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Lynn Blazaskie



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Subdural hematomas can occur at any age but are most commonly seen in the elderly population. Subdural hematomas affects 21 in every 100,000 individuals, and are becoming more common. They can occur for a variety of reasons such as trauma or underlying health conditions. Subdural hematomas occur due to a collection of blood in the subdural space between the dura and arachnoid mater. Computed tomography is the best imaging modality in the aiding of diagnosing subdural hematomas due to the easy accessibility, short scan times, and the ability to create cross sectional images. Subdural hematomas can be classified into categories based on the location and appearance of the bleed. These classifications can include acute, subacute, and chronic. Dependent on the location and diagnosis of the subdural hematoma non-surgical intervention such as monitoring, or medication may be needed. Surgical intervention may be needed based on the severity of the bleed and its classification. If a subdural hematoma is caught in a timely manner with successful intervention there is a lower chance of reoccurrence, there is a 3% to 20% post-operative reoccurrence rate. The overall prognosis is patient dependent and considers the size and classification of the bleed.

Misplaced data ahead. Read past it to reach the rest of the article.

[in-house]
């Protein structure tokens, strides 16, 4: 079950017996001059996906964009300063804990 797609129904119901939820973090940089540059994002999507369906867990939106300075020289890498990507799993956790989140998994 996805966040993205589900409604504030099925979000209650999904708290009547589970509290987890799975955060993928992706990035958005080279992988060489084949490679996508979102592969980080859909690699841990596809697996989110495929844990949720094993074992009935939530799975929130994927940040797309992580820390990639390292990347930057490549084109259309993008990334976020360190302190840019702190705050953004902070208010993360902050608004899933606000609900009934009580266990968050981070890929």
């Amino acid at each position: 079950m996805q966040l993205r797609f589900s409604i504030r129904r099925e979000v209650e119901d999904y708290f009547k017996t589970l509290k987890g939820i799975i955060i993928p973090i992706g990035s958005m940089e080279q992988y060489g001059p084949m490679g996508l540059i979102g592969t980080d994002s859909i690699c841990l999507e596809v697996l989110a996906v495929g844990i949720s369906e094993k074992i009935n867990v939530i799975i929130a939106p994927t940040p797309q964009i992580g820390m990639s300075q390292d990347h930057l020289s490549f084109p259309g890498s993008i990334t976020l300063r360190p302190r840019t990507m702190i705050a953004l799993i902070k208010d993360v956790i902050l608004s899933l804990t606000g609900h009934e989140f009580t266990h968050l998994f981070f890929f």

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Document Type



Medical Imaging


subdural hematoma, computed tomography, chronic subdural hematoma, acute subdural hematoma, reoccurrence rate, symptoms, prognosis, treatment


Medicine and Health Sciences

Subdural Hematomas and the Help of Computed Tomography